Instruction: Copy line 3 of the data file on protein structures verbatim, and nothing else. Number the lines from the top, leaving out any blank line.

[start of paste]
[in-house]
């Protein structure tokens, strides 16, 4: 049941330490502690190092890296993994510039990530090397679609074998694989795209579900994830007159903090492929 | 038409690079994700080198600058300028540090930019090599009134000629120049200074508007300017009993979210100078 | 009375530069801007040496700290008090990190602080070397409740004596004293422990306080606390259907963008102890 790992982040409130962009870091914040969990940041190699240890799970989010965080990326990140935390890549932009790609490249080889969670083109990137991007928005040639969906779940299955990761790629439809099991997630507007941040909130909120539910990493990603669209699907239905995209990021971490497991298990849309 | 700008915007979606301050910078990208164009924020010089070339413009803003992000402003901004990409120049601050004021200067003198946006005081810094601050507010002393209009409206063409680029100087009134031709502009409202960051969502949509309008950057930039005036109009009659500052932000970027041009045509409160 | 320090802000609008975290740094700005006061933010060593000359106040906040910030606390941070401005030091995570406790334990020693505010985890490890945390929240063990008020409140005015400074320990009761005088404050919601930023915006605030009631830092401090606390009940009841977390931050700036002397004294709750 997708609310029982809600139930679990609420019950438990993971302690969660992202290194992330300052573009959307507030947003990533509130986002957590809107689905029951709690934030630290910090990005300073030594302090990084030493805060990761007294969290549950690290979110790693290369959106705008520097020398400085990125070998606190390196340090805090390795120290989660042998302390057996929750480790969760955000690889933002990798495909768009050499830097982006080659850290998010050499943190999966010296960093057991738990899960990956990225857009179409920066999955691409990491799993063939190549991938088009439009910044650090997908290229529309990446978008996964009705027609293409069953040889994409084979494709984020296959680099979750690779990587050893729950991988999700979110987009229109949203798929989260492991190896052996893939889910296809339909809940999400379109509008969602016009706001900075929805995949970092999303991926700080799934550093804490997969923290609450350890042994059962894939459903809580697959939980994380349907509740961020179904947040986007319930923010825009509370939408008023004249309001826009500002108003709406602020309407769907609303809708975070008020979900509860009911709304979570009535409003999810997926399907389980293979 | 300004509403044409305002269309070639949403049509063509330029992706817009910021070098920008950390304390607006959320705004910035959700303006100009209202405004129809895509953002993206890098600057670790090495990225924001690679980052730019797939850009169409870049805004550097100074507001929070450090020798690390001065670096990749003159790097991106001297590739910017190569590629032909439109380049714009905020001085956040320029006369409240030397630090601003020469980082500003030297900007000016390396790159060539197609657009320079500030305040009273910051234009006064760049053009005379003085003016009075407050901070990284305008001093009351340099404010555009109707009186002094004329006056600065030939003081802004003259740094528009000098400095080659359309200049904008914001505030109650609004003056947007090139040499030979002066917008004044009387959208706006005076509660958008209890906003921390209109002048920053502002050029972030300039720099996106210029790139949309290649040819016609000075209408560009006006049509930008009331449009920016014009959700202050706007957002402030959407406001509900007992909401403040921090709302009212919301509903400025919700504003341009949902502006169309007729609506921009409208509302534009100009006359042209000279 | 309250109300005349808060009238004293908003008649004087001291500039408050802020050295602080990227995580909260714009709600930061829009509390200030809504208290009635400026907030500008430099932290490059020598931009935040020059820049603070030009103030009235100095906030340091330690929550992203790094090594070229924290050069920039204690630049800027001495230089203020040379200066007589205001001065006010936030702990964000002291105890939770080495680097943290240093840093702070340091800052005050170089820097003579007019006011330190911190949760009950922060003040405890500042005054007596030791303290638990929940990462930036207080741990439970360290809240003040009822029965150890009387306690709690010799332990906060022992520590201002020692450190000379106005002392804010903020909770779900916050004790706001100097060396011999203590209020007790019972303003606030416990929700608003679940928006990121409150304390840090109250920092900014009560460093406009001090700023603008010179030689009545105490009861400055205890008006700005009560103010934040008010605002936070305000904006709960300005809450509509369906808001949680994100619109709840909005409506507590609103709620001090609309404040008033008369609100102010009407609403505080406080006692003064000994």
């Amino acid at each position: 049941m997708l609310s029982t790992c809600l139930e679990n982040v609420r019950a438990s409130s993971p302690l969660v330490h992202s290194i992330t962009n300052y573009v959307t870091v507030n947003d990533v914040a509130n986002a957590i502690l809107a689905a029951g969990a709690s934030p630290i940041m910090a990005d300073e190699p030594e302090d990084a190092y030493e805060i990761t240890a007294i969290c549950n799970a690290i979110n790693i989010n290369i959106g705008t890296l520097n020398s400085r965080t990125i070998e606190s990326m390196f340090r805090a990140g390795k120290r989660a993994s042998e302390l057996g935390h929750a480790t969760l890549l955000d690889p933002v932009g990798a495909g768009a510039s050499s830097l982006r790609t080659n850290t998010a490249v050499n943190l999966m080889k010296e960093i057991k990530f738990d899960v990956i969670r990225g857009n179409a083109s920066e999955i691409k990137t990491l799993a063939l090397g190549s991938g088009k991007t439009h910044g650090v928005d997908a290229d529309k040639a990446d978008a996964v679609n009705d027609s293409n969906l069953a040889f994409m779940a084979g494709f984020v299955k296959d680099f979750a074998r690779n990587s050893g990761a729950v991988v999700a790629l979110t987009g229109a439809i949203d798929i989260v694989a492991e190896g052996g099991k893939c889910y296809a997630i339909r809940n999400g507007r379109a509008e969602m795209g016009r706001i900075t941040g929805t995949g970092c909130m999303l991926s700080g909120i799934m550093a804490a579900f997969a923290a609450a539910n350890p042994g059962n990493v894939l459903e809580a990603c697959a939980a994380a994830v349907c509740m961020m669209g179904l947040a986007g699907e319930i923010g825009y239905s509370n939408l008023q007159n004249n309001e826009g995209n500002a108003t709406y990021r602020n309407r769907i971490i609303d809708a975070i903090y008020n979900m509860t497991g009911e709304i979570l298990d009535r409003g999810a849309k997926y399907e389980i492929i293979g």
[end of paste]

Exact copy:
């Amino acid at each position: 049941m997708l609310s029982t790992c809600l139930e679990n982040v609420r019950a438990s409130s993971p302690l969660v330490h992202s290194i992330t962009n300052y573009v959307t870091v507030n947003d990533v914040a509130n986002a957590i502690l809107a689905a029951g969990a709690s934030p630290i940041m910090a990005d300073e190699p030594e302090d990084a190092y030493e805060i990761t240890a007294i969290c549950n799970a690290i979110n790693i989010n290369i959106g705008t890296l520097n020398s400085r965080t990125i070998e606190s990326m390196f340090r805090a990140g390795k120290r989660a993994s042998e302390l057996g935390h929750a480790t969760l890549l955000d690889p933002v932009g990798a495909g768009a510039s050499s830097l982006r790609t080659n850290t998010a490249v050499n943190l999966m080889k010296e960093i057991k990530f738990d899960v990956i969670r990225g857009n179409a083109s920066e999955i691409k990137t990491l799993a063939l090397g190549s991938g088009k991007t439009h910044g650090v928005d997908a290229d529309k040639a990446d978008a996964v679609n009705d027609s293409n969906l069953a040889f994409m779940a084979g494709f984020v299955k296959d680099f979750a074998r690779n990587s050893g990761a729950v991988v999700a790629l979110t987009g229109a439809i949203d798929i989260v694989a492991e190896g052996g099991k893939c889910y296809a997630i339909r809940n999400g507007r379109a509008e969602m795209g016009r706001i900075t941040g929805t995949g970092c909130m999303l991926s700080g909120i799934m550093a804490a579900f997969a923290a609450a539910n350890p042994g059962n990493v894939l459903e809580a990603c697959a939980a994380a994830v349907c509740m961020m669209g179904l947040a986007g699907e319930i923010g825009y239905s509370n939408l008023q007159n004249n309001e826009g995209n500002a108003t709406y990021r602020n309407r769907i971490i609303d809708a975070i903090y008020n979900m509860t497991g009911e709304i979570l298990d009535r409003g999810a849309k997926y399907e389980i492929i293979g």